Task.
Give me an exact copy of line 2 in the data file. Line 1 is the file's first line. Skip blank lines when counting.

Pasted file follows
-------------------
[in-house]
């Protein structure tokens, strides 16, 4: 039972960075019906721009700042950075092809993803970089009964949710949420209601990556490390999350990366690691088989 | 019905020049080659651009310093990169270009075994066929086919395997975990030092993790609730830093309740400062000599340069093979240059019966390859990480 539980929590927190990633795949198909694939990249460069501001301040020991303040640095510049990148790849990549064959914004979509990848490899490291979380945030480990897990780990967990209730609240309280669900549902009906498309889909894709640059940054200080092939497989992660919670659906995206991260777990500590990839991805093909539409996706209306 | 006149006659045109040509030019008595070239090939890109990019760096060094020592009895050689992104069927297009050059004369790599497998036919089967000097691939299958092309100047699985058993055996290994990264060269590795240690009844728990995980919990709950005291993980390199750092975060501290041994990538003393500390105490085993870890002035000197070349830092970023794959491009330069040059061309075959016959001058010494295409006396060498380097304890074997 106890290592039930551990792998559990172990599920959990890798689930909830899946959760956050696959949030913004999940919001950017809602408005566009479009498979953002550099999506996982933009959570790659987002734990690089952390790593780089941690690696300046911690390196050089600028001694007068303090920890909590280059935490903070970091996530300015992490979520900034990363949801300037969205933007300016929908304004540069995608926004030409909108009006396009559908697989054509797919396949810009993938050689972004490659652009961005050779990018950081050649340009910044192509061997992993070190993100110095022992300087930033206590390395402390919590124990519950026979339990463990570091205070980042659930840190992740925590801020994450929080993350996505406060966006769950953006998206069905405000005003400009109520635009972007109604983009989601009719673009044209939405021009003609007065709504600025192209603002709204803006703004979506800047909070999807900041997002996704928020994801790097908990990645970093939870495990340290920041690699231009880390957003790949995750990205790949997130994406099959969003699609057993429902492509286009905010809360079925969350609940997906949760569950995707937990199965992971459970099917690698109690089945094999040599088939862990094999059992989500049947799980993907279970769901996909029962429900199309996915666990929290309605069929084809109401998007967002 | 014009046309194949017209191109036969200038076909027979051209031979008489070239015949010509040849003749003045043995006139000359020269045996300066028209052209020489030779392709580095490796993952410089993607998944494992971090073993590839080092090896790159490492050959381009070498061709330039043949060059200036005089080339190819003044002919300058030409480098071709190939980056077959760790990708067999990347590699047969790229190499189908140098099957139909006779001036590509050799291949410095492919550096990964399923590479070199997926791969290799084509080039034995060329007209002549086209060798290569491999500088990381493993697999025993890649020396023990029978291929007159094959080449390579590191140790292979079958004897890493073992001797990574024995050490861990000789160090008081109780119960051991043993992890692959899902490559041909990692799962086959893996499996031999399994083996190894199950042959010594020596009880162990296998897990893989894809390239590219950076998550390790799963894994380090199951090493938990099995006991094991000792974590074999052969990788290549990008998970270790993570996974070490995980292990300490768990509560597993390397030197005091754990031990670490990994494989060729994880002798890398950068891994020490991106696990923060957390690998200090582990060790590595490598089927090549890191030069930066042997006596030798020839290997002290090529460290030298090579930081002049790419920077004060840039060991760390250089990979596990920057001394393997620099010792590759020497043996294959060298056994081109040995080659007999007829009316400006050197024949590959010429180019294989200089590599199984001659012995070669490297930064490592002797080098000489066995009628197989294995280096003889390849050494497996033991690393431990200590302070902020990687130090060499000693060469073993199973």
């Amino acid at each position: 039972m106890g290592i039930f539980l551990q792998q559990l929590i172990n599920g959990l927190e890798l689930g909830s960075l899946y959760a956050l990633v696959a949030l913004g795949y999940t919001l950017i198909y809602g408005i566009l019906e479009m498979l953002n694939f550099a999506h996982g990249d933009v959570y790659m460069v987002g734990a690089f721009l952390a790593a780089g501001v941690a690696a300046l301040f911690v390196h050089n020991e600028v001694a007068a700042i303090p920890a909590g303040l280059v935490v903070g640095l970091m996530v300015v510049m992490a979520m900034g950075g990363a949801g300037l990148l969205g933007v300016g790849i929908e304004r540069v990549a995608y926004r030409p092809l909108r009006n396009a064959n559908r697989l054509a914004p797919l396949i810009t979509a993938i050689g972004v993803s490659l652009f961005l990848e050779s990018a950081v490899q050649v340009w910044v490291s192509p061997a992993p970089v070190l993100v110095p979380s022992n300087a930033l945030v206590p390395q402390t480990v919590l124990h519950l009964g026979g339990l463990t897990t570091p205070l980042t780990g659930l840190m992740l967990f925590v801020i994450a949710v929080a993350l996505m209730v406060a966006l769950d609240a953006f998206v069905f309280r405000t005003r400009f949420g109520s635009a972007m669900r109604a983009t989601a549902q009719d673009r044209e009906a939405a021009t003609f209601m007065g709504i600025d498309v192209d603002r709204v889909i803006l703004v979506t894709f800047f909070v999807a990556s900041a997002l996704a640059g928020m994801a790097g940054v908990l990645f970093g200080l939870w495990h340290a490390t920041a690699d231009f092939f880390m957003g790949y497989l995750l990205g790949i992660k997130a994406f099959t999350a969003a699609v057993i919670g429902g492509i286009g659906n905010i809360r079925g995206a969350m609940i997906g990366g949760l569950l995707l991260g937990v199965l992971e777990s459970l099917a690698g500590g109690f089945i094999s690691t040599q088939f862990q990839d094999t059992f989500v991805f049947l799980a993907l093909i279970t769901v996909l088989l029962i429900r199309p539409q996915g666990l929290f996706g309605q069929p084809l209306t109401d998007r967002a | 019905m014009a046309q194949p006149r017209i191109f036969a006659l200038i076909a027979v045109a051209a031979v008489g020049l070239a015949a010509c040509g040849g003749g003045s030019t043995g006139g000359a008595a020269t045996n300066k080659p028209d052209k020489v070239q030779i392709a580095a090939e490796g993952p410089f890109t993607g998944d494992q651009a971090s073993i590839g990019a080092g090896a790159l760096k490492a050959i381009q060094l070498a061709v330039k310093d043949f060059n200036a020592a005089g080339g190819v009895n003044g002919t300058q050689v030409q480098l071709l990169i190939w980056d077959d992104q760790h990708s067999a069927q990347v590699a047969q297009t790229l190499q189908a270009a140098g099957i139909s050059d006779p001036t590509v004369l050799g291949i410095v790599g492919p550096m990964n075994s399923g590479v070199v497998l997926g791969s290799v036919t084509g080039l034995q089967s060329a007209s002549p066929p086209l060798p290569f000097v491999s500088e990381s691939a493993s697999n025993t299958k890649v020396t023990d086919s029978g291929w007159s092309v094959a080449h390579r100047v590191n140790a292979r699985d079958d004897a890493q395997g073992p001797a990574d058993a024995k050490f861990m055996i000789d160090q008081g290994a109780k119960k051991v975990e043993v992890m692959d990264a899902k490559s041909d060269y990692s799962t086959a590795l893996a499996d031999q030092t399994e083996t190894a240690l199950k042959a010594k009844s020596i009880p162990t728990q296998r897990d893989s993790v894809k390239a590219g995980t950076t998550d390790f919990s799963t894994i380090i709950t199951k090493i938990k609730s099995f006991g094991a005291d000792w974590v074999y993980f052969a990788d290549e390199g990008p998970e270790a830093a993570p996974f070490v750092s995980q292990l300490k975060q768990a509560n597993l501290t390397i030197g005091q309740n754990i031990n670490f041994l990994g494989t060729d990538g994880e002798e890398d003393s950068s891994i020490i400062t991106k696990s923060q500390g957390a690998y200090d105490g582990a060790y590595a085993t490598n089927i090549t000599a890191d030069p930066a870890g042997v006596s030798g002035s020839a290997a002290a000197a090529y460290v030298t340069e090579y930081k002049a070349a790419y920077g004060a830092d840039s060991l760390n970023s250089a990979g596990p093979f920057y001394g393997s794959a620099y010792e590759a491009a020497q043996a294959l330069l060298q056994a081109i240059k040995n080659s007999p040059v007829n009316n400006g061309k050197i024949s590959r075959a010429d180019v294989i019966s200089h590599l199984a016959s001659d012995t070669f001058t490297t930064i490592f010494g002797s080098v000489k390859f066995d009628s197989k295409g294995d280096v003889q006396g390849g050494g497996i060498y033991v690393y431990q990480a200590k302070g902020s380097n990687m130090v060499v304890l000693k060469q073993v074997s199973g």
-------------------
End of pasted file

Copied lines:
């Protein structure tokens, strides 16, 4: 039972960075019906721009700042950075092809993803970089009964949710949420209601990556490390999350990366690691088989 | 019905020049080659651009310093990169270009075994066929086919395997975990030092993790609730830093309740400062000599340069093979240059019966390859990480 539980929590927190990633795949198909694939990249460069501001301040020991303040640095510049990148790849990549064959914004979509990848490899490291979380945030480990897990780990967990209730609240309280669900549902009906498309889909894709640059940054200080092939497989992660919670659906995206991260777990500590990839991805093909539409996706209306 | 006149006659045109040509030019008595070239090939890109990019760096060094020592009895050689992104069927297009050059004369790599497998036919089967000097691939299958092309100047699985058993055996290994990264060269590795240690009844728990995980919990709950005291993980390199750092975060501290041994990538003393500390105490085993870890002035000197070349830092970023794959491009330069040059061309075959016959001058010494295409006396060498380097304890074997 106890290592039930551990792998559990172990599920959990890798689930909830899946959760956050696959949030913004999940919001950017809602408005566009479009498979953002550099999506996982933009959570790659987002734990690089952390790593780089941690690696300046911690390196050089600028001694007068303090920890909590280059935490903070970091996530300015992490979520900034990363949801300037969205933007300016929908304004540069995608926004030409909108009006396009559908697989054509797919396949810009993938050689972004490659652009961005050779990018950081050649340009910044192509061997992993070190993100110095022992300087930033206590390395402390919590124990519950026979339990463990570091205070980042659930840190992740925590801020994450929080993350996505406060966006769950953006998206069905405000005003400009109520635009972007109604983009989601009719673009044209939405021009003609007065709504600025192209603002709204803006703004979506800047909070999807900041997002996704928020994801790097908990990645970093939870495990340290920041690699231009880390957003790949995750990205790949997130994406099959969003699609057993429902492509286009905010809360079925969350609940997906949760569950995707937990199965992971459970099917690698109690089945094999040599088939862990094999059992989500049947799980993907279970769901996909029962429900199309996915666990929290309605069929084809109401998007967002 | 014009046309194949017209191109036969200038076909027979051209031979008489070239015949010509040849003749003045043995006139000359020269045996300066028209052209020489030779392709580095490796993952410089993607998944494992971090073993590839080092090896790159490492050959381009070498061709330039043949060059200036005089080339190819003044002919300058030409480098071709190939980056077959760790990708067999990347590699047969790229190499189908140098099957139909006779001036590509050799291949410095492919550096990964399923590479070199997926791969290799084509080039034995060329007209002549086209060798290569491999500088990381493993697999025993890649020396023990029978291929007159094959080449390579590191140790292979079958004897890493073992001797990574024995050490861990000789160090008081109780119960051991043993992890692959899902490559041909990692799962086959893996499996031999399994083996190894199950042959010594020596009880162990296998897990893989894809390239590219950076998550390790799963894994380090199951090493938990099995006991094991000792974590074999052969990788290549990008998970270790993570996974070490995980292990300490768990509560597993390397030197005091754990031990670490990994494989060729994880002798890398950068891994020490991106696990923060957390690998200090582990060790590595490598089927090549890191030069930066042997006596030798020839290997002290090529460290030298090579930081002049790419920077004060840039060991760390250089990979596990920057001394393997620099010792590759020497043996294959060298056994081109040995080659007999007829009316400006050197024949590959010429180019294989200089590599199984001659012995070669490297930064490592002797080098000489066995009628197989294995280096003889390849050494497996033991690393431990200590302070902020990687130090060499000693060469073993199973």